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Unformatted text preview: ’ & ST3241 Categorical Data Analysis I Models For Matched Pairs Dependent Proportions and Conditional Models 1 ’ & Example: Rating of Performance • For a poll of a random sample of 1600 votingage British citizens, 944 indicated approval of the Prime minister’s performance in the office. • Six months later, of these same 1600 people, 800 indicated approval. 2 ’ & Example Second Survey First Survey Approve Disapprove Total Approve 794 150 944 Disapprove 86 570 656 Total 880 720 1600 3 ’ & Dependent Categorical Data • To compare categorical responses for two samples when each sample has the same subjects or when a natural pairing exists between each subject in one sample and a subject from the other sample. • The responses in the two samples are then statistically dependent . • The pairs of observations are called matched pairs . • A twoway table having the same categories for both classifications summarizes such data. 4 ’ & Comparing Dependent Proportions • Let n ij = the number of subjects making response i at the first survey and response j at the second. • In the example, the sample proportions approving are 944 / 1600 = 0 . 59 and 880 / 1600 = 0 . 55 . • These marginal proportions are correlated, and statistical analyses must recognize this. • Let π ij = probability that a subject makes response i at survey 1 and response j at survey 2. 5 ’ & Dependent Proportions • The probabilities of approval at the two surveys are π 1+ and π +1 , the first row and first column totals. • When these are identical, the probabilities of disapproval are also identical, and there is marginal homogeneity . • Note that, π 1+ π +1 = ( π 11 + π 12 ) ( π 11 + π 21 ) = π 12 π 21 • Marginal homogeneity is equivalent to equality of offmaindiagonal probabilities; that is π 12 = π 21 . • The table shows symmetry across the main diagonal. 6 ’ & Inference For Dependent Proportions Use δ = π +1 π 1+ Let d = p +1 p 1+ = p 2+ p +2 . • From the results on multinomial distributions, cov ( p +1 ,p 1+ ) = ( π 11 π 22 π 12 π 21 ) /n • Thus, var ( √ nd ) = π 1+ (1 π 1+ ) + π +1 (1 π +1 ) 2( π 11 π 22 π 12 π 21 ) • For large samples, d has approximately a normal distribution. • A confidence interval for δ is then d ± z α/ 2 ˆ δ ( d ) 7 ’ & Inference For Dependent Proportions • Here ˆ δ 2 ( d ) = [ p 1+ (1 p 1+ ) + p +1 (1 p +1 ) 2( p 11 p 22 p 12 p 21 )] /n = [( p 12 + p 21 ) ( p 12 p 21 ) 2 ] /n (1) • The hypothesis of marginal homogeneity is H : pi 1+ = pi +1 (i.e. δ = 0 ). • Wald test statistic is: z = d/ ˆ σ ( d ) 8 ’ & McNemar’s Test • Under H , an alternative estimated variance is ˆ σ 2 ( d ) = p 12 + p 21 n = n 12 + n 21 n 2 • The score test statistic is z = d ˆ σ ( d ) = n 21 n 12 ( n 21 + n 12 ) 1 / 2 • The square of z is a chisquared distrbution with df = 1 ....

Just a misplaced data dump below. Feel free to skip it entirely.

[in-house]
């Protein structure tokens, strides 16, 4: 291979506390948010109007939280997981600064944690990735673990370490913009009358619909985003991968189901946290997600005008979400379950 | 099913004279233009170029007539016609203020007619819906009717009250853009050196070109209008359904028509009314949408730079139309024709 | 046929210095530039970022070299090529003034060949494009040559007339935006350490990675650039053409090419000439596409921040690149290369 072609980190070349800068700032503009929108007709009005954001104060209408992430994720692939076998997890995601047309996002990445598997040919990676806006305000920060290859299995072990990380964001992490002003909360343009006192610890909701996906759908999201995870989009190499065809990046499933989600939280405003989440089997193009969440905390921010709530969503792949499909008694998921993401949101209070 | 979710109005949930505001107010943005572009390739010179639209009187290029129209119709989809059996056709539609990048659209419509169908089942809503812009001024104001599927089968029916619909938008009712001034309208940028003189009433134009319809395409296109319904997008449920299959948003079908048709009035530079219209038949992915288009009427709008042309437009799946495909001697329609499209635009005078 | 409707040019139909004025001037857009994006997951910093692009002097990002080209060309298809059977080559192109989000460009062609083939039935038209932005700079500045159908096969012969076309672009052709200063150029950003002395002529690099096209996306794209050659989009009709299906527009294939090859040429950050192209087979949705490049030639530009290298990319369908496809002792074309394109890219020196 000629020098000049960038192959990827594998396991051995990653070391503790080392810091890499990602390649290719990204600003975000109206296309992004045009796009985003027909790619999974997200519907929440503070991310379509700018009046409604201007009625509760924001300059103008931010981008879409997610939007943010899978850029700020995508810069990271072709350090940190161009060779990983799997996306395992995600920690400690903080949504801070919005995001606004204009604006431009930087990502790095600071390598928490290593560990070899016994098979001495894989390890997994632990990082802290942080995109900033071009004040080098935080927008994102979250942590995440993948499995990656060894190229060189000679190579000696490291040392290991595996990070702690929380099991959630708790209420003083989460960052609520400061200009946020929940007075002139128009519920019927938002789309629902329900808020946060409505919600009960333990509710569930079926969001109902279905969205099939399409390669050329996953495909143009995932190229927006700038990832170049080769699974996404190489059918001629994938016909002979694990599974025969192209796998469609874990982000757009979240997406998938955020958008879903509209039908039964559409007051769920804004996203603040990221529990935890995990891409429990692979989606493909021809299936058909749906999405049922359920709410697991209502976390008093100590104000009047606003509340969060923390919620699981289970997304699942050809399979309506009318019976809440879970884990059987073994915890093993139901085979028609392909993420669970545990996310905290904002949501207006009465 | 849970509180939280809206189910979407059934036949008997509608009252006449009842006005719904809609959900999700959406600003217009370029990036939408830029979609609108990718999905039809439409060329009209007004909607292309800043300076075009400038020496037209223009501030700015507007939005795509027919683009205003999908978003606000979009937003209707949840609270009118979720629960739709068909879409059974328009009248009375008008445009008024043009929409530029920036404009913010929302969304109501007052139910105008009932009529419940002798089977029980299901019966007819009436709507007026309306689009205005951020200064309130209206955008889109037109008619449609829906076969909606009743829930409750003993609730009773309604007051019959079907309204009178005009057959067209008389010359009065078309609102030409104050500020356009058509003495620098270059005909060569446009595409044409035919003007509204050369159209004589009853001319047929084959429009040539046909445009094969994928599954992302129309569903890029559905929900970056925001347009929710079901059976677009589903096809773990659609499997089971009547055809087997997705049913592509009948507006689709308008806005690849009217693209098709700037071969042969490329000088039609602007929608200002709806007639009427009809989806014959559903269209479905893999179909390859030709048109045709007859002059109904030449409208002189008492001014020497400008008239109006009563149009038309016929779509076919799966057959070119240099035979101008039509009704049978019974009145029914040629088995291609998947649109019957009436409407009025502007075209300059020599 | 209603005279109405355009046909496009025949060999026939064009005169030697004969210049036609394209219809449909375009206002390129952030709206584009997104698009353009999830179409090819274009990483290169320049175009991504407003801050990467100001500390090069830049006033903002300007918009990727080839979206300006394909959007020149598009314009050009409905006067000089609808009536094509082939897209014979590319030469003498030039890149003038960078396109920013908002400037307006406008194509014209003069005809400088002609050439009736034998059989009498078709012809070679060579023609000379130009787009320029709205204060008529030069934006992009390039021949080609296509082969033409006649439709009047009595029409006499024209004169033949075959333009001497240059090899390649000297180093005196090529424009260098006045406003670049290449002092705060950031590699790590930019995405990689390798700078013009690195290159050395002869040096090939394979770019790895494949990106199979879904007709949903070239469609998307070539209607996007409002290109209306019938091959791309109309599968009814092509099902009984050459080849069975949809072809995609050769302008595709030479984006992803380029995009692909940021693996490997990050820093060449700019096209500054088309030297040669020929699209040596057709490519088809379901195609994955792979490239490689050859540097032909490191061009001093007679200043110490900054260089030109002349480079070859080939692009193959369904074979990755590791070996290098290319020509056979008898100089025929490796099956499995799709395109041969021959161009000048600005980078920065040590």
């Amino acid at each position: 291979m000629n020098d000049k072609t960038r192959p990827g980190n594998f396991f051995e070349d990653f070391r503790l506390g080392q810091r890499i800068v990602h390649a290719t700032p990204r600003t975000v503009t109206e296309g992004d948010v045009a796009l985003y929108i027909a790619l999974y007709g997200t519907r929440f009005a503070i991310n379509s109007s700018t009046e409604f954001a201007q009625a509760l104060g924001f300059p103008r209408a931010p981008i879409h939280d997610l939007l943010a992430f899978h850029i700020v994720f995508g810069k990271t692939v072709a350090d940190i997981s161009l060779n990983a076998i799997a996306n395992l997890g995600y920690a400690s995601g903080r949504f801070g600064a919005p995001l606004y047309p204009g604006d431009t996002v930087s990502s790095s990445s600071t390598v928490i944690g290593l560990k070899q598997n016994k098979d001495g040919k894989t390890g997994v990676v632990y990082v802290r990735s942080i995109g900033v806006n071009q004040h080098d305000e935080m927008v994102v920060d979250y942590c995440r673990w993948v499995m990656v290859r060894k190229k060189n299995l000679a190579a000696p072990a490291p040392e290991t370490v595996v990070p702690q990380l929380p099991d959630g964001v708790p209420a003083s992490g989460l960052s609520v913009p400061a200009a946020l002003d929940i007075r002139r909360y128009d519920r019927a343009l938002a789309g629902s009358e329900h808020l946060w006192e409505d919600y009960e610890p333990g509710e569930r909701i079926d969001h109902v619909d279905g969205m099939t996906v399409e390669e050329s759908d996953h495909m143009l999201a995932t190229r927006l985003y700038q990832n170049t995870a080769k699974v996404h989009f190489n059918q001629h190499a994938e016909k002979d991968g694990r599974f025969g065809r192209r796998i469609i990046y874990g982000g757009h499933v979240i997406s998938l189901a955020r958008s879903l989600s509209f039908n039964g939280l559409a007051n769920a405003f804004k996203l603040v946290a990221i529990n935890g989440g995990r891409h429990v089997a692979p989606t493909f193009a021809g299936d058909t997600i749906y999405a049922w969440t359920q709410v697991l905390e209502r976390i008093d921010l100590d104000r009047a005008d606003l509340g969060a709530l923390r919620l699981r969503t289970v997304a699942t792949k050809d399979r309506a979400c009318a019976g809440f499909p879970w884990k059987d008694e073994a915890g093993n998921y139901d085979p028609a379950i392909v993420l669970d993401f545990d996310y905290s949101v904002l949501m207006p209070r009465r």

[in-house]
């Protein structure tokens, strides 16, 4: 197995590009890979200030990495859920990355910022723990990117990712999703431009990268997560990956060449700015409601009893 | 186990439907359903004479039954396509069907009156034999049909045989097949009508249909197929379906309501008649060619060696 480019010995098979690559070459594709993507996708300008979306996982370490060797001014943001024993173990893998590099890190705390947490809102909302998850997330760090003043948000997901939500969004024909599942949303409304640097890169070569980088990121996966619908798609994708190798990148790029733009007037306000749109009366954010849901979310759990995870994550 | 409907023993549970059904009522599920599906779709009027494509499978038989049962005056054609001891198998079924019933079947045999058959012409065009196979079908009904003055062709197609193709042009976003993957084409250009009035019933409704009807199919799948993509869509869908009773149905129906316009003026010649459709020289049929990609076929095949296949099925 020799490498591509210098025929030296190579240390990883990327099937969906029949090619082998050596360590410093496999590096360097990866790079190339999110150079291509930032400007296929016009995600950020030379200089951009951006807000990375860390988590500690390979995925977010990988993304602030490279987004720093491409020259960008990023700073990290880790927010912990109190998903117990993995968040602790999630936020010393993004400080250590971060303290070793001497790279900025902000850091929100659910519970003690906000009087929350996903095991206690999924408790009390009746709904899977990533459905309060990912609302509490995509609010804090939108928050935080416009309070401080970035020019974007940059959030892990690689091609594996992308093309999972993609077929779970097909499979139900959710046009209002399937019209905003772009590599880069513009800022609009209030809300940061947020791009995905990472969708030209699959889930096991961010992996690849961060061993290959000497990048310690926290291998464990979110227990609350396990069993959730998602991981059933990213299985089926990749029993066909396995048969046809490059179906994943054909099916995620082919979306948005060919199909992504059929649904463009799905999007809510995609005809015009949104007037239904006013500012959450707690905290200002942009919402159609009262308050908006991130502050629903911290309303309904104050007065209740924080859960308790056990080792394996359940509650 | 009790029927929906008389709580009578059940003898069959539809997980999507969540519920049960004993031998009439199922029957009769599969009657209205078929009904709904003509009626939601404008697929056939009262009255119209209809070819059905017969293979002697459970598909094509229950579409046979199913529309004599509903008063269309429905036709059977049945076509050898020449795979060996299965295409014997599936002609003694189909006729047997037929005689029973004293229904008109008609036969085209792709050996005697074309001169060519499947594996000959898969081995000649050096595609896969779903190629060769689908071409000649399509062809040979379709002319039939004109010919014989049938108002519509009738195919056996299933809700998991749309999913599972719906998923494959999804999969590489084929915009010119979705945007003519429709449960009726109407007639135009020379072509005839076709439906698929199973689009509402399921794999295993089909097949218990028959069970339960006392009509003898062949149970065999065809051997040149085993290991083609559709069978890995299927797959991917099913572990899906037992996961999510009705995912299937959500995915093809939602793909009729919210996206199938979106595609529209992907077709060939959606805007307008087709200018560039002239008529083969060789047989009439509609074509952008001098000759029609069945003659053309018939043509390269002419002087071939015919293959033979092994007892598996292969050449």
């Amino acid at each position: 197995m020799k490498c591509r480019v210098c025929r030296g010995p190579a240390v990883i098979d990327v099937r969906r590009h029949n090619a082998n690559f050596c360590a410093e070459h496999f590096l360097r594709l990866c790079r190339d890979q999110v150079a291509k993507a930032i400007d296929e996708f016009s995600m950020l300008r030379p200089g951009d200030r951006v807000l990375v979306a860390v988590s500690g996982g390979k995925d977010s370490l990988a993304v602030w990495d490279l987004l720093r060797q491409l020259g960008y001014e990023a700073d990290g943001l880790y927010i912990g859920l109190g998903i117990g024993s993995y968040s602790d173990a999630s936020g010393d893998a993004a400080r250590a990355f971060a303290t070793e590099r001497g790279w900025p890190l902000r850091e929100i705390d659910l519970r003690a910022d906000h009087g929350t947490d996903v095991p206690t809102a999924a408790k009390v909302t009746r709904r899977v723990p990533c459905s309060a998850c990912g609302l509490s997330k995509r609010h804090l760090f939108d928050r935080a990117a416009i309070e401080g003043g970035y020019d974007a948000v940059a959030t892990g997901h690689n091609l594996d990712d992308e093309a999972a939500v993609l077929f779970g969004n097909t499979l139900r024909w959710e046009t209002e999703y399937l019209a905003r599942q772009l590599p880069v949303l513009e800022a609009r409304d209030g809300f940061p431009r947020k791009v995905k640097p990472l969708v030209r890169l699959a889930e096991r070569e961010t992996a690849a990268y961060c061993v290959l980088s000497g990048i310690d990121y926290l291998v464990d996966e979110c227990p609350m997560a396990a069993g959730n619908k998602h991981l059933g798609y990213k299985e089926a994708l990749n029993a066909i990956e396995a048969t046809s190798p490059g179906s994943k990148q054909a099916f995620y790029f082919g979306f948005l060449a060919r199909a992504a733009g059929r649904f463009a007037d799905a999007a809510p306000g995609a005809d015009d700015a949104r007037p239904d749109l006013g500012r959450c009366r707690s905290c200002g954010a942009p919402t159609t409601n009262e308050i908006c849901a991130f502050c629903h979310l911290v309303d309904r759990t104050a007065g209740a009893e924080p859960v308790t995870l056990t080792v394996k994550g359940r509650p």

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This note was uploaded on 11/20/2011 for the course STATISTICS ST3241 taught by Professor Manwai's during the Spring '11 term at National University of Singapore.
 Spring '11
 ManWai's

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